Toggle Nav

Critically Endangered Whales Flee Russian Oil and Gas Boom

Major seismic survey causes repeated calls from governments, NGOs, scientists and the public with request to postpone

Russian oil and gas company, Rosneft, is conducting oil and gas exploration work that may have caused the critically endangered western gray whale to flee its main feeding ground. Tests and offshore installment of equipment by Rosneft for a major seismic survey began in late August, despite repeated calls from 12 governments, NGOs, scientists and the public requesting to postpone the survey because of potential risks to the whales. Seismic surveys are done by blasting the water with acoustic noise to detect oil and gas deposits under the ocean floor.

Rosneft started preparations for the survey last month near Sakhalin Island even though a small number of western gray whales mothers and calves were feeding in the area.  Only an estimated 130 western North Pacific gray whales are left in the world, with around 30 breeding females.  

Observers from WWF and other NGOs began monitoring Rosneft’s activities and the whales in mid-July. As of August 20, only weeks after Rosneft’s activities started, whales feeding in the area had already been affected. Before those activities began, observers registered 10 to 15 of the whales feeding in the area. Now whales have only been seen migrating across the area – not feeding.  

“This is a huge problem as the whales use this area as a crucial feeding ground; the sustenance provided by the waters off Sakhalin Island see them through the rest of the year – through migration, breeding and calving,” said  Leigh Henry, Senior Policy Officer for WWF.

The company also conducted seismic surveys twice at night, which is a violation of international standards, and even Rosnefts’ own guidelines.

WWF’s actions

On August 23, WWF issued a letter of concern to Russian environmental authorities, requesting an immediate stop to Rosneft’s testing.

Also, as part of a WWF initiative, more than 20,000 people have sent Rosneft emails requesting that the surveys be postponed.  However, Rosneft continues to shut out public opposition to its actions with many WWF members reporting that their emails to Rosneft's President Sergei Bogdanchikov had been blocked.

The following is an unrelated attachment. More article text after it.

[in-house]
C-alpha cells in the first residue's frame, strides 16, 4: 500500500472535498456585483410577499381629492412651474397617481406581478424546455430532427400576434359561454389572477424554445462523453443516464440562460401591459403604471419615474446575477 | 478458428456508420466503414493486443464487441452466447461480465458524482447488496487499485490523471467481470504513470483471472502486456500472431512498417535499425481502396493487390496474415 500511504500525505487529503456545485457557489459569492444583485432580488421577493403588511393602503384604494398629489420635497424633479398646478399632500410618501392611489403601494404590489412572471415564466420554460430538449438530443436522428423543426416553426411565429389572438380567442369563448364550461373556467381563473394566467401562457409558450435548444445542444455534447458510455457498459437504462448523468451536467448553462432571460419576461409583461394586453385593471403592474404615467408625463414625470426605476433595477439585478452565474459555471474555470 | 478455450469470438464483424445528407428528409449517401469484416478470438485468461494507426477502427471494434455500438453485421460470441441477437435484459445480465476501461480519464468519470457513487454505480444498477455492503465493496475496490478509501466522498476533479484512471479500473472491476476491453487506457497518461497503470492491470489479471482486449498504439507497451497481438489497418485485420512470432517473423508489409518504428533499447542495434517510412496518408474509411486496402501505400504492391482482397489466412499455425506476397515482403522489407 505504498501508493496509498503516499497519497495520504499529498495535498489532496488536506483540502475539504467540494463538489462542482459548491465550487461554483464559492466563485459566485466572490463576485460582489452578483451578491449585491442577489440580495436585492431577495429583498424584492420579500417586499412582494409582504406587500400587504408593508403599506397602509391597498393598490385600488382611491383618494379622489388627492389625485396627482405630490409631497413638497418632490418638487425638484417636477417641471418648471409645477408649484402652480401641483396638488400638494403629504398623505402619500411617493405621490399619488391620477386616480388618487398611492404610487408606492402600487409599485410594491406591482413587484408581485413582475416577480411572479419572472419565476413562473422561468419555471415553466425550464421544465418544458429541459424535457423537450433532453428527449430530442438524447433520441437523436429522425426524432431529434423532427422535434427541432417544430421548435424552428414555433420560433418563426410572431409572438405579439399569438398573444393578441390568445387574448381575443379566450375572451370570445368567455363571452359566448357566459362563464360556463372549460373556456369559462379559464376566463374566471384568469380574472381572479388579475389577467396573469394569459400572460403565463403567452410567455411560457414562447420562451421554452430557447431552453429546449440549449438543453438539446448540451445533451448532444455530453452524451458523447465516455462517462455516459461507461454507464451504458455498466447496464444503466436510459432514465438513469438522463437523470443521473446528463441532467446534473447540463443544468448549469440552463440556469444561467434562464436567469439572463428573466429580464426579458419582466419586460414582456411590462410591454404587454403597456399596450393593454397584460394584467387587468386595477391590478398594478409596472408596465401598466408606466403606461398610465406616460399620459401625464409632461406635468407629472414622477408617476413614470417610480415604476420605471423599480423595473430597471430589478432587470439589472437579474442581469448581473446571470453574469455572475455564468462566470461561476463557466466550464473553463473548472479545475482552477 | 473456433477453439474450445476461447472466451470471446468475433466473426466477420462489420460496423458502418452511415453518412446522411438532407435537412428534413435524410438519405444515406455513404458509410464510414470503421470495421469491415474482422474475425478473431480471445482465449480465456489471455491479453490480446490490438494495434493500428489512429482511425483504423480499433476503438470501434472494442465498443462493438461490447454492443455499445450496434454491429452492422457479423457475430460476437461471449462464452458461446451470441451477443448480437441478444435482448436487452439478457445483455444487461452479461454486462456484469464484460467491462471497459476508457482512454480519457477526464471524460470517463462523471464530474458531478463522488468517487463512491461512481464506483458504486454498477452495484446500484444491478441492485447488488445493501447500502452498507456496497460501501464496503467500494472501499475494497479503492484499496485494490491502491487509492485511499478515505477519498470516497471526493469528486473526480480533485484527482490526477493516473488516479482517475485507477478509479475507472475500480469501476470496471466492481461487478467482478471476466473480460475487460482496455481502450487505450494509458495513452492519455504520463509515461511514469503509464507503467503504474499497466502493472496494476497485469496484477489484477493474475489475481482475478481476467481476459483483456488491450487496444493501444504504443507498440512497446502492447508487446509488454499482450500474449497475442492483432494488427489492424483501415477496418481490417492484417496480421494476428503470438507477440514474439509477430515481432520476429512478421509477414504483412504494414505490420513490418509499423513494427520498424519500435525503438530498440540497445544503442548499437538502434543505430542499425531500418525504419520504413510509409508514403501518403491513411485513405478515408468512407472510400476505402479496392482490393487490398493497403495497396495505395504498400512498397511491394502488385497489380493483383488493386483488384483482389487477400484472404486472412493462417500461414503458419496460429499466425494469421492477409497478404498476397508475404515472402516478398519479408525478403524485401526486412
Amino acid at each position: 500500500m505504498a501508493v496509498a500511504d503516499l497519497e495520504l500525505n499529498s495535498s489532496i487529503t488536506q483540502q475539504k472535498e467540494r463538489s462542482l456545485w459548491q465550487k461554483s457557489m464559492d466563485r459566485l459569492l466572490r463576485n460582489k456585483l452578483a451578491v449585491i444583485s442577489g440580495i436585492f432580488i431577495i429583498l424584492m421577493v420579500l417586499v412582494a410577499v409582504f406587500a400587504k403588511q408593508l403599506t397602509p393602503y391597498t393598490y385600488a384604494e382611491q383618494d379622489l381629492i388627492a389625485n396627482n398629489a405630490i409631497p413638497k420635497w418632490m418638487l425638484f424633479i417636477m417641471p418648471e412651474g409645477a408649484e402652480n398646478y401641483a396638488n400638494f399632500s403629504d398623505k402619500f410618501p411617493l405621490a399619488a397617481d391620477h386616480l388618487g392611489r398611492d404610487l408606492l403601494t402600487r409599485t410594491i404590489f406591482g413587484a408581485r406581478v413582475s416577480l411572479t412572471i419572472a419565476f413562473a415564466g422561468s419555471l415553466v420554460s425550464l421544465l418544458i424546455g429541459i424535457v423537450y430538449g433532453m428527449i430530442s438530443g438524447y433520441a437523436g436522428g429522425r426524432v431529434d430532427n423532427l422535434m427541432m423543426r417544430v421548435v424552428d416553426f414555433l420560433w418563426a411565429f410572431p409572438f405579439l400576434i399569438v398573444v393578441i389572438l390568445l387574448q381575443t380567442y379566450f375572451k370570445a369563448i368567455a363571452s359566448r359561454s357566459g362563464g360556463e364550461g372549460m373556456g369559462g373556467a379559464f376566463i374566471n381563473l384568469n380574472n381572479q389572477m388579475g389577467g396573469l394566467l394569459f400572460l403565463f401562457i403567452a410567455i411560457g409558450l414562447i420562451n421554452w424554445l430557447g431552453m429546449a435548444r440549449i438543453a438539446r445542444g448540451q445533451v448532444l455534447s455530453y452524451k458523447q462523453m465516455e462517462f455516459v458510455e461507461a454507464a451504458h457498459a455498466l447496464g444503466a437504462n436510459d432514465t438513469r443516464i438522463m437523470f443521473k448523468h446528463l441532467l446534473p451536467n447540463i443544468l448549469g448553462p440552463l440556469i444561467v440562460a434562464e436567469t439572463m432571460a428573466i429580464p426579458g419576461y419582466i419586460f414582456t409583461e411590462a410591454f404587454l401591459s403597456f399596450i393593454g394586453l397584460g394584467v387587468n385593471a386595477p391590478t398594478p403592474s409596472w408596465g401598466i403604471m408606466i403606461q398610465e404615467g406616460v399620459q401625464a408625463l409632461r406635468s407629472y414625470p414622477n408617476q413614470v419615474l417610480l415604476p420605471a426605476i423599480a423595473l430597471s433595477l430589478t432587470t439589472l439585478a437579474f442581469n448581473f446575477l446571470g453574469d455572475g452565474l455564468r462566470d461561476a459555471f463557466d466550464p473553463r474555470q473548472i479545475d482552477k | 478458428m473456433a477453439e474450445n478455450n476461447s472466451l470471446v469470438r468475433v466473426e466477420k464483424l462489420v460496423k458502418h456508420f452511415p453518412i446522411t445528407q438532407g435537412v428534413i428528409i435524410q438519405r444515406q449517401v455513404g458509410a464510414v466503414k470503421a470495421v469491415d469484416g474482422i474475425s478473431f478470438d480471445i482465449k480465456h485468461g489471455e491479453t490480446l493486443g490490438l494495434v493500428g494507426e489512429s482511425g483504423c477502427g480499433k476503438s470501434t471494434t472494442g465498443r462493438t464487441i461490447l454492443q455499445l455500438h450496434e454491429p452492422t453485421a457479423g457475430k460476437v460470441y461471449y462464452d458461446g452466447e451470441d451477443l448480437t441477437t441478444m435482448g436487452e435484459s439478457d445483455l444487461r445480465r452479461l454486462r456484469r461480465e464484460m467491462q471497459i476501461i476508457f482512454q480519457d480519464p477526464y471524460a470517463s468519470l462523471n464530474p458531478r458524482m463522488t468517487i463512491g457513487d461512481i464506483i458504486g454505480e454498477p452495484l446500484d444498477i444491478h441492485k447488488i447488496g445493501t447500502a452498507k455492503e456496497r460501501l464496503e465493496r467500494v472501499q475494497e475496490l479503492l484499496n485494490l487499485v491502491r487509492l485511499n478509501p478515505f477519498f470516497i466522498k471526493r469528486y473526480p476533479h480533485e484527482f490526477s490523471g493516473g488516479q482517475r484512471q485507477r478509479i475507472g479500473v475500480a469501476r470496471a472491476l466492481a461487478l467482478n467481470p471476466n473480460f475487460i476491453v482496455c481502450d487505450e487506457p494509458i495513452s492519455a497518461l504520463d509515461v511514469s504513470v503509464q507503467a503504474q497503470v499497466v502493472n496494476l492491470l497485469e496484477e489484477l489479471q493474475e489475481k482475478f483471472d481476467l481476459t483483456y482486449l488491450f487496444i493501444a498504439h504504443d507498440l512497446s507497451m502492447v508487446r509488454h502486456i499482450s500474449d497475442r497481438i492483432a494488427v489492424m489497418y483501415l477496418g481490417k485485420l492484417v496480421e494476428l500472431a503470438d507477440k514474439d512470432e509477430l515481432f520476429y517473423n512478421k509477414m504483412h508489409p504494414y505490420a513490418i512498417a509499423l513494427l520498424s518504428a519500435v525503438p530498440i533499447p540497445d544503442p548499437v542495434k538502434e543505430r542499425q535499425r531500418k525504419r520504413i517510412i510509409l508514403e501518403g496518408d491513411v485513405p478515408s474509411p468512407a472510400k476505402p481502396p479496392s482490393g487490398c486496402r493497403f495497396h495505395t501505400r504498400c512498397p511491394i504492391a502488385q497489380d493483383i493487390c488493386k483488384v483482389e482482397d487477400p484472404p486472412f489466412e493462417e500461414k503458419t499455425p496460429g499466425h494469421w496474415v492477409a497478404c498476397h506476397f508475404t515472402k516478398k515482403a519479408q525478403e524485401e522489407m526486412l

No response from Rosneft

Scientists from the Western Gray Whale Advisory Panel (WGWAP), a group of eminent whale scientists, have also repeatedly asked the company to postpone the surveys until the whales have left the area. A letter sent from 12 governments to the Russian government asking them to make Rosneft postpone the survey also went unheeded.

“Rosneft is irresponsibly insisting on conducting this survey when they could easily postpone the survey until next year and hold it before the whales arrive,” said Aleksey Knizhnikov, Oil & Gas Environmental Policy officer, WWF.  “Rosneft may be ignoring public outcry but their negligent behavior will not be forgotten, and they will have to be held responsible for any harm that comes to the whales as a result of these surveys.”  

Postponing the surveys would also enable Rosneft to develop the precautionary monitoring and mitigation measures that are essential to minimize the impact of the seismic survey on the whales. Monitoring and mitigation measures have already been developed by the WGWAP, and are being used by another company in the same area.

WWF and other NGOs have dozens of observers and boats on Sakhalin Island this year and will be monitoring the test and how it affects the feeding whales.   In addition, WWF is planning to approach Rosneft's new president about postponing the seismic surveys this week.

Learn more about gray whales

How You Can Help

xHelp Improve this Site

Just 20 minutes of your time can help improve this site. By participating in a quick activity, you can help us make worldwildlife.org even better.

Start SurveyClose this box